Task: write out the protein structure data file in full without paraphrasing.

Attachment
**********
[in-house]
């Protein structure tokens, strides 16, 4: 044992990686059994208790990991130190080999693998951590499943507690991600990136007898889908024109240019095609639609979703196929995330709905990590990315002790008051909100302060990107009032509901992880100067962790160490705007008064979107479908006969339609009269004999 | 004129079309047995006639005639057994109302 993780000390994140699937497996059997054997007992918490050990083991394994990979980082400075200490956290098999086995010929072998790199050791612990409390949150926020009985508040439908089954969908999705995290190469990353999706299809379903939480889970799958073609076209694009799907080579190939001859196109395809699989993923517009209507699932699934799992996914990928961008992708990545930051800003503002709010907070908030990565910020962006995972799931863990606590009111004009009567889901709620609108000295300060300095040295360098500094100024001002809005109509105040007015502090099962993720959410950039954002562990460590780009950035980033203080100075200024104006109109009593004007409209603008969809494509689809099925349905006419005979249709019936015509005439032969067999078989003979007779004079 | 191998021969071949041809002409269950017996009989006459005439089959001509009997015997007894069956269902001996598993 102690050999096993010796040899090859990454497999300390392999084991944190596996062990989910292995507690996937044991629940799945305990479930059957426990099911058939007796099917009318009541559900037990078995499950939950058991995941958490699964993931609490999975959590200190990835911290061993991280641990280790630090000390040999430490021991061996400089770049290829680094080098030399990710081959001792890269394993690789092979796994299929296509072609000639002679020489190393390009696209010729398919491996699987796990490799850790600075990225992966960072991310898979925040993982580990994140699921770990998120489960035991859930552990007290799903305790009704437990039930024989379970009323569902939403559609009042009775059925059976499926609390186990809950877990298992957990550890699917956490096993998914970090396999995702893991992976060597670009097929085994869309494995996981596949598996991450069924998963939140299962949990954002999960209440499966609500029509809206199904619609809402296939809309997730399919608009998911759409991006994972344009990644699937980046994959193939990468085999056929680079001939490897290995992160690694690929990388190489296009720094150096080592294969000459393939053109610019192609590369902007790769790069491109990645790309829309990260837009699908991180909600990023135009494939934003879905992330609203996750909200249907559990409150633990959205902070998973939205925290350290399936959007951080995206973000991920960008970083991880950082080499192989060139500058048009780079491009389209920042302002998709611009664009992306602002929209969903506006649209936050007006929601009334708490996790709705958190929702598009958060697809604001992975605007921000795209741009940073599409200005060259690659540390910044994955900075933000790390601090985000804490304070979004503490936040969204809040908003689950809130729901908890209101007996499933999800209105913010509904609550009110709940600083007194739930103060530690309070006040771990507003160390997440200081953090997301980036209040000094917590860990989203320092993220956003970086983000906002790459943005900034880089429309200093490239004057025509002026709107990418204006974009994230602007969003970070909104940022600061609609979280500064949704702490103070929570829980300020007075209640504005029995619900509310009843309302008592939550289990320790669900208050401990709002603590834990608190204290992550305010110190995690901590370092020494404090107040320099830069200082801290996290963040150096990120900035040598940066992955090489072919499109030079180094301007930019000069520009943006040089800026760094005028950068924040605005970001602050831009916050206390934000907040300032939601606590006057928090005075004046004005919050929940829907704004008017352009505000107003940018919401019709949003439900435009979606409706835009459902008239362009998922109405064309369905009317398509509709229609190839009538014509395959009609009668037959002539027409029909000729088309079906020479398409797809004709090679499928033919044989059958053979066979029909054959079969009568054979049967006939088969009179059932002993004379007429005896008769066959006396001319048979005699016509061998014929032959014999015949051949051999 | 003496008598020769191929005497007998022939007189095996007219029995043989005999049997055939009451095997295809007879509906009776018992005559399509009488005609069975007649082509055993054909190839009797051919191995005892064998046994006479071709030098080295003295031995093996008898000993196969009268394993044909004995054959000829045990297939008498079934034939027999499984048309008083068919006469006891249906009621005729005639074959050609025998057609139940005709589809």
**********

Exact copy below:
[in-house]
């Protein structure tokens, strides 16, 4: 044992990686059994208790990991130190080999693998951590499943507690991600990136007898889908024109240019095609639609979703196929995330709905990590990315002790008051909100302060990107009032509901992880100067962790160490705007008064979107479908006969339609009269004999 | 004129079309047995006639005639057994109302 993780000390994140699937497996059997054997007992918490050990083991394994990979980082400075200490956290098999086995010929072998790199050791612990409390949150926020009985508040439908089954969908999705995290190469990353999706299809379903939480889970799958073609076209694009799907080579190939001859196109395809699989993923517009209507699932699934799992996914990928961008992708990545930051800003503002709010907070908030990565910020962006995972799931863990606590009111004009009567889901709620609108000295300060300095040295360098500094100024001002809005109509105040007015502090099962993720959410950039954002562990460590780009950035980033203080100075200024104006109109009593004007409209603008969809494509689809099925349905006419005979249709019936015509005439032969067999078989003979007779004079 | 191998021969071949041809002409269950017996009989006459005439089959001509009997015997007894069956269902001996598993 102690050999096993010796040899090859990454497999300390392999084991944190596996062990989910292995507690996937044991629940799945305990479930059957426990099911058939007796099917009318009541559900037990078995499950939950058991995941958490699964993931609490999975959590200190990835911290061993991280641990280790630090000390040999430490021991061996400089770049290829680094080098030399990710081959001792890269394993690789092979796994299929296509072609000639002679020489190393390009696209010729398919491996699987796990490799850790600075990225992966960072991310898979925040993982580990994140699921770990998120489960035991859930552990007290799903305790009704437990039930024989379970009323569902939403559609009042009775059925059976499926609390186990809950877990298992957990550890699917956490096993998914970090396999995702893991992976060597670009097929085994869309494995996981596949598996991450069924998963939140299962949990954002999960209440499966609500029509809206199904619609809402296939809309997730399919608009998911759409991006994972344009990644699937980046994959193939990468085999056929680079001939490897290995992160690694690929990388190489296009720094150096080592294969000459393939053109610019192609590369902007790769790069491109990645790309829309990260837009699908991180909600990023135009494939934003879905992330609203996750909200249907559990409150633990959205902070998973939205925290350290399936959007951080995206973000991920960008970083991880950082080499192989060139500058048009780079491009389209920042302002998709611009664009992306602002929209969903506006649209936050007006929601009334708490996790709705958190929702598009958060697809604001992975605007921000795209741009940073599409200005060259690659540390910044994955900075933000790390601090985000804490304070979004503490936040969204809040908003689950809130729901908890209101007996499933999800209105913010509904609550009110709940600083007194739930103060530690309070006040771990507003160390997440200081953090997301980036209040000094917590860990989203320092993220956003970086983000906002790459943005900034880089429309200093490239004057025509002026709107990418204006974009994230602007969003970070909104940022600061609609979280500064949704702490103070929570829980300020007075209640504005029995619900509310009843309302008592939550289990320790669900208050401990709002603590834990608190204290992550305010110190995690901590370092020494404090107040320099830069200082801290996290963040150096990120900035040598940066992955090489072919499109030079180094301007930019000069520009943006040089800026760094005028950068924040605005970001602050831009916050206390934000907040300032939601606590006057928090005075004046004005919050929940829907704004008017352009505000107003940018919401019709949003439900435009979606409706835009459902008239362009998922109405064309369905009317398509509709229609190839009538014509395959009609009668037959002539027409029909000729088309079906020479398409797809004709090679499928033919044989059958053979066979029909054959079969009568054979049967006939088969009179059932002993004379007429005896008769066959006396001319048979005699016509061998014929032959014999015949051949051999 | 003496008598020769191929005497007998022939007189095996007219029995043989005999049997055939009451095997295809007879509906009776018992005559399509009488005609069975007649082509055993054909190839009797051919191995005892064998046994006479071709030098080295003295031995093996008898000993196969009268394993044909004995054959000829045990297939008498079934034939027999499984048309008083068919006469006891249906009621005729005639074959050609025998057609139940005709589809």